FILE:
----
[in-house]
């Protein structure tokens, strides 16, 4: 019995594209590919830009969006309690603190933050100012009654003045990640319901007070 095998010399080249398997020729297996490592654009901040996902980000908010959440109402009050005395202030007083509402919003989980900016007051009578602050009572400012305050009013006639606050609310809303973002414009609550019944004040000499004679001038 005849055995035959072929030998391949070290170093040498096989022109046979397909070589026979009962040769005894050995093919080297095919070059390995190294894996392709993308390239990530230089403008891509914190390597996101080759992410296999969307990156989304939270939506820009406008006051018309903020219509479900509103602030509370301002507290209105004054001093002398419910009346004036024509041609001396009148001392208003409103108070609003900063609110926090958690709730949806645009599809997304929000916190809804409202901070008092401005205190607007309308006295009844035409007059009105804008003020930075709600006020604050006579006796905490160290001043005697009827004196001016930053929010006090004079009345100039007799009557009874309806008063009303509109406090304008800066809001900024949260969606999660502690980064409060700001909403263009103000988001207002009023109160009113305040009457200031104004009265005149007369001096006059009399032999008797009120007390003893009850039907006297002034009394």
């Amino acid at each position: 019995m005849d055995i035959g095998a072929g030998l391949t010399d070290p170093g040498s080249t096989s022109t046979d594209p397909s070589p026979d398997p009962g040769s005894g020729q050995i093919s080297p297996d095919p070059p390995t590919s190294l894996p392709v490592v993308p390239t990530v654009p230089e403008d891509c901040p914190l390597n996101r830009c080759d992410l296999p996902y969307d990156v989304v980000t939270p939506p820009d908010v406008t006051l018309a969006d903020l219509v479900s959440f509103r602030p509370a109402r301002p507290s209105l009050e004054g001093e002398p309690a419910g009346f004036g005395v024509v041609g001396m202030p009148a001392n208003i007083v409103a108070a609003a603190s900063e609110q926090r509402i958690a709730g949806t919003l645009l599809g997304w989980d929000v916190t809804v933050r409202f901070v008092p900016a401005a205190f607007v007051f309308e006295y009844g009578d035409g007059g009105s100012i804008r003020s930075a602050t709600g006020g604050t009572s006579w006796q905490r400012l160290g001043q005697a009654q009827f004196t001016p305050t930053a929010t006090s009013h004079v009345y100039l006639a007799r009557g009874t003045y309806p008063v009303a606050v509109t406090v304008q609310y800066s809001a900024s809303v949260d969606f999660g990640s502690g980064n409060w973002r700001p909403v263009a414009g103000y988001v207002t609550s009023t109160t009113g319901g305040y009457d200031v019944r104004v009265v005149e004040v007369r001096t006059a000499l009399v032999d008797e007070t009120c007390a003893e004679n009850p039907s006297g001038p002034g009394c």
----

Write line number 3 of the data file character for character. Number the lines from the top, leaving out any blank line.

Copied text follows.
């Amino acid at each position: 019995m005849d055995i035959g095998a072929g030998l391949t010399d070290p170093g040498s080249t096989s022109t046979d594209p397909s070589p026979d398997p009962g040769s005894g020729q050995i093919s080297p297996d095919p070059p390995t590919s190294l894996p392709v490592v993308p390239t990530v654009p230089e403008d891509c901040p914190l390597n996101r830009c080759d992410l296999p996902y969307d990156v989304v980000t939270p939506p820009d908010v406008t006051l018309a969006d903020l219509v479900s959440f509103r602030p509370a109402r301002p507290s209105l009050e004054g001093e002398p309690a419910g009346f004036g005395v024509v041609g001396m202030p009148a001392n208003i007083v409103a108070a609003a603190s900063e609110q926090r509402i958690a709730g949806t919003l645009l599809g997304w989980d929000v916190t809804v933050r409202f901070v008092p900016a401005a205190f607007v007051f309308e006295y009844g009578d035409g007059g009105s100012i804008r003020s930075a602050t709600g006020g604050t009572s006579w006796q905490r400012l160290g001043q005697a009654q009827f004196t001016p305050t930053a929010t006090s009013h004079v009345y100039l006639a007799r009557g009874t003045y309806p008063v009303a606050v509109t406090v304008q609310y800066s809001a900024s809303v949260d969606f999660g990640s502690g980064n409060w973002r700001p909403v263009a414009g103000y988001v207002t609550s009023t109160t009113g319901g305040y009457d200031v019944r104004v009265v005149e004040v007369r001096t006059a000499l009399v032999d008797e007070t009120c007390a003893e004679n009850p039907s006297g001038p002034g009394c």